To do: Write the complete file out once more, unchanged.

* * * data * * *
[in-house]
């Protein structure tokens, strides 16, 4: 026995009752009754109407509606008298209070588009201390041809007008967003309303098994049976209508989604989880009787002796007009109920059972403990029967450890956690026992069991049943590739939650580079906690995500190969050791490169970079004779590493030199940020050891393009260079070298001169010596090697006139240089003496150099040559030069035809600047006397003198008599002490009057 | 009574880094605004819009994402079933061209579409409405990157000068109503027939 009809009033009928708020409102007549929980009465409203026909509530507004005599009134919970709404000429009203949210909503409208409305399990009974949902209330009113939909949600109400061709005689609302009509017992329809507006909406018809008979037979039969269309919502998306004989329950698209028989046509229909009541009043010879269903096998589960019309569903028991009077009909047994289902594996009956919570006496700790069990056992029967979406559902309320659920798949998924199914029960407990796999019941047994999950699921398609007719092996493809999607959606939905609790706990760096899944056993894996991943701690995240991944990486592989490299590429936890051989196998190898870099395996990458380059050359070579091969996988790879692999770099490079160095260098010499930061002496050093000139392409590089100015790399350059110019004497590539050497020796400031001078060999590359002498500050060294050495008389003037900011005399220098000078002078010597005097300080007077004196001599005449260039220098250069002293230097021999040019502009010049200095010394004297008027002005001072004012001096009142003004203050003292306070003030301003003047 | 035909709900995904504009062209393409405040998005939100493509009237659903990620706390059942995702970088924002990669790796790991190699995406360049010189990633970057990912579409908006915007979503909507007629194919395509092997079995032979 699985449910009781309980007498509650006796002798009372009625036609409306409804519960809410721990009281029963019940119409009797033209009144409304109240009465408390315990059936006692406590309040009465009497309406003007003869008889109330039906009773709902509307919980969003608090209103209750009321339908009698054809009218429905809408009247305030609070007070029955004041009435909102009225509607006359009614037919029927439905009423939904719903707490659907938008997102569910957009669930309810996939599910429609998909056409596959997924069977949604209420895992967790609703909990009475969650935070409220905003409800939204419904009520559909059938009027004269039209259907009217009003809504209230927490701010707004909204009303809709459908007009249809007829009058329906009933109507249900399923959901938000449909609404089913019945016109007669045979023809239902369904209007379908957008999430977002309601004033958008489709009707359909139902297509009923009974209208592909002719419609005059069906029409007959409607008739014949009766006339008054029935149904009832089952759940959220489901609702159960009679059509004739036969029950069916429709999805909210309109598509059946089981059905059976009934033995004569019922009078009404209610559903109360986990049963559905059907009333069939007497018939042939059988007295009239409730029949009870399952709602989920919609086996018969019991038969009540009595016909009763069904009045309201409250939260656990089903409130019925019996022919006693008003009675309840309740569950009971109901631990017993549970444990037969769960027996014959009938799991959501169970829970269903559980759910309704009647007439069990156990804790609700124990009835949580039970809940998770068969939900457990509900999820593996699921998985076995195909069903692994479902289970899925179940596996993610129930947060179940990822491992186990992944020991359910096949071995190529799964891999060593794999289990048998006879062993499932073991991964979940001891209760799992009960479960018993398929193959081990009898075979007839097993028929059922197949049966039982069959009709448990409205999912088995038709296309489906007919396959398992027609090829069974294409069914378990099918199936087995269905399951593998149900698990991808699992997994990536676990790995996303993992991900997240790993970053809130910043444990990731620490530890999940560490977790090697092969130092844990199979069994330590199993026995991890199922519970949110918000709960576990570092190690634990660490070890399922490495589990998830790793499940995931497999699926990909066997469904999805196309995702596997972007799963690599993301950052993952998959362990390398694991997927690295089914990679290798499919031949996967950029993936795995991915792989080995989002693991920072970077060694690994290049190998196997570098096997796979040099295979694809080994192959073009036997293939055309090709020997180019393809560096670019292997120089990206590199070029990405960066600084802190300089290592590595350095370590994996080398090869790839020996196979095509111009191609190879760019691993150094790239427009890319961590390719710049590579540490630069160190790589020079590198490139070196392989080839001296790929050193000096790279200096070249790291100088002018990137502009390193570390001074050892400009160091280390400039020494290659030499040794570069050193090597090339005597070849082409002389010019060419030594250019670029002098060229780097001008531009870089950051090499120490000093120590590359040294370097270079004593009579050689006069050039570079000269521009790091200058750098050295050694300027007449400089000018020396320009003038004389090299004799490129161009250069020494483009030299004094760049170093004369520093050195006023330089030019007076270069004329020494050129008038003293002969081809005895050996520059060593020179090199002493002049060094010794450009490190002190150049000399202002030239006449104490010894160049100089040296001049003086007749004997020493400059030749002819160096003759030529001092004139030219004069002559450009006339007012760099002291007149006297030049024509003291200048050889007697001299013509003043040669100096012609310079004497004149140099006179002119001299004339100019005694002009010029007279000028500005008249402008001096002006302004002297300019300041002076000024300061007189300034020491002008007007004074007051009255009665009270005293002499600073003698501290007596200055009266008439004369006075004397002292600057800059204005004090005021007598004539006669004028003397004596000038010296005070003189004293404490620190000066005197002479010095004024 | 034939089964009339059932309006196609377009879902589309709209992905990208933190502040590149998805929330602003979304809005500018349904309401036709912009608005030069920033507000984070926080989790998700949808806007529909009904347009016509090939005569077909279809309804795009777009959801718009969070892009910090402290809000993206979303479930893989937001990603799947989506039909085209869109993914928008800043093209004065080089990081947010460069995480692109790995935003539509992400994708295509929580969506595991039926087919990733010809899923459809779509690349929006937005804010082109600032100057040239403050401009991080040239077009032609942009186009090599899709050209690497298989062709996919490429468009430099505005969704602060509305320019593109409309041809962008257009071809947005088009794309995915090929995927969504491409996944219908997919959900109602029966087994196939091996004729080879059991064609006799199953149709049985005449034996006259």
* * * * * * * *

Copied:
[in-house]
């Protein structure tokens, strides 16, 4: 026995009752009754109407509606008298209070588009201390041809007008967003309303098994049976209508989604989880009787002796007009109920059972403990029967450890956690026992069991049943590739939650580079906690995500190969050791490169970079004779590493030199940020050891393009260079070298001169010596090697006139240089003496150099040559030069035809600047006397003198008599002490009057 | 009574880094605004819009994402079933061209579409409405990157000068109503027939 009809009033009928708020409102007549929980009465409203026909509530507004005599009134919970709404000429009203949210909503409208409305399990009974949902209330009113939909949600109400061709005689609302009509017992329809507006909406018809008979037979039969269309919502998306004989329950698209028989046509229909009541009043010879269903096998589960019309569903028991009077009909047994289902594996009956919570006496700790069990056992029967979406559902309320659920798949998924199914029960407990796999019941047994999950699921398609007719092996493809999607959606939905609790706990760096899944056993894996991943701690995240991944990486592989490299590429936890051989196998190898870099395996990458380059050359070579091969996988790879692999770099490079160095260098010499930061002496050093000139392409590089100015790399350059110019004497590539050497020796400031001078060999590359002498500050060294050495008389003037900011005399220098000078002078010597005097300080007077004196001599005449260039220098250069002293230097021999040019502009010049200095010394004297008027002005001072004012001096009142003004203050003292306070003030301003003047 | 035909709900995904504009062209393409405040998005939100493509009237659903990620706390059942995702970088924002990669790796790991190699995406360049010189990633970057990912579409908006915007979503909507007629194919395509092997079995032979 699985449910009781309980007498509650006796002798009372009625036609409306409804519960809410721990009281029963019940119409009797033209009144409304109240009465408390315990059936006692406590309040009465009497309406003007003869008889109330039906009773709902509307919980969003608090209103209750009321339908009698054809009218429905809408009247305030609070007070029955004041009435909102009225509607006359009614037919029927439905009423939904719903707490659907938008997102569910957009669930309810996939599910429609998909056409596959997924069977949604209420895992967790609703909990009475969650935070409220905003409800939204419904009520559909059938009027004269039209259907009217009003809504209230927490701010707004909204009303809709459908007009249809007829009058329906009933109507249900399923959901938000449909609404089913019945016109007669045979023809239902369904209007379908957008999430977002309601004033958008489709009707359909139902297509009923009974209208592909002719419609005059069906029409007959409607008739014949009766006339008054029935149904009832089952759940959220489901609702159960009679059509004739036969029950069916429709999805909210309109598509059946089981059905059976009934033995004569019922009078009404209610559903109360986990049963559905059907009333069939007497018939042939059988007295009239409730029949009870399952709602989920919609086996018969019991038969009540009595016909009763069904009045309201409250939260656990089903409130019925019996022919006693008003009675309840309740569950009971109901631990017993549970444990037969769960027996014959009938799991959501169970829970269903559980759910309704009647007439069990156990804790609700124990009835949580039970809940998770068969939900457990509900999820593996699921998985076995195909069903692994479902289970899925179940596996993610129930947060179940990822491992186990992944020991359910096949071995190529799964891999060593794999289990048998006879062993499932073991991964979940001891209760799992009960479960018993398929193959081990009898075979007839097993028929059922197949049966039982069959009709448990409205999912088995038709296309489906007919396959398992027609090829069974294409069914378990099918199936087995269905399951593998149900698990991808699992997994990536676990790995996303993992991900997240790993970053809130910043444990990731620490530890999940560490977790090697092969130092844990199979069994330590199993026995991890199922519970949110918000709960576990570092190690634990660490070890399922490495589990998830790793499940995931497999699926990909066997469904999805196309995702596997972007799963690599993301950052993952998959362990390398694991997927690295089914990679290798499919031949996967950029993936795995991915792989080995989002693991920072970077060694690994290049190998196997570098096997796979040099295979694809080994192959073009036997293939055309090709020997180019393809560096670019292997120089990206590199070029990405960066600084802190300089290592590595350095370590994996080398090869790839020996196979095509111009191609190879760019691993150094790239427009890319961590390719710049590579540490630069160190790589020079590198490139070196392989080839001296790929050193000096790279200096070249790291100088002018990137502009390193570390001074050892400009160091280390400039020494290659030499040794570069050193090597090339005597070849082409002389010019060419030594250019670029002098060229780097001008531009870089950051090499120490000093120590590359040294370097270079004593009579050689006069050039570079000269521009790091200058750098050295050694300027007449400089000018020396320009003038004389090299004799490129161009250069020494483009030299004094760049170093004369520093050195006023330089030019007076270069004329020494050129008038003293002969081809005895050996520059060593020179090199002493002049060094010794450009490190002190150049000399202002030239006449104490010894160049100089040296001049003086007749004997020493400059030749002819160096003759030529001092004139030219004069002559450009006339007012760099002291007149006297030049024509003291200048050889007697001299013509003043040669100096012609310079004497004149140099006179002119001299004339100019005694002009010029007279000028500005008249402008001096002006302004002297300019300041002076000024300061007189300034020491002008007007004074007051009255009665009270005293002499600073003698501290007596200055009266008439004369006075004397002292600057800059204005004090005021007598004539006669004028003397004596000038010296005070003189004293404490620190000066005197002479010095004024 | 034939089964009339059932309006196609377009879902589309709209992905990208933190502040590149998805929330602003979304809005500018349904309401036709912009608005030069920033507000984070926080989790998700949808806007529909009904347009016509090939005569077909279809309804795009777009959801718009969070892009910090402290809000993206979303479930893989937001990603799947989506039909085209869109993914928008800043093209004065080089990081947010460069995480692109790995935003539509992400994708295509929580969506595991039926087919990733010809899923459809779509690349929006937005804010082109600032100057040239403050401009991080040239077009032609942009186009090599899709050209690497298989062709996919490429468009430099505005969704602060509305320019593109409309041809962008257009071809947005088009794309995915090929995927969504491409996944219908997919959900109602029966087994196939091996004729080879059991064609006799199953149709049985005449034996006259």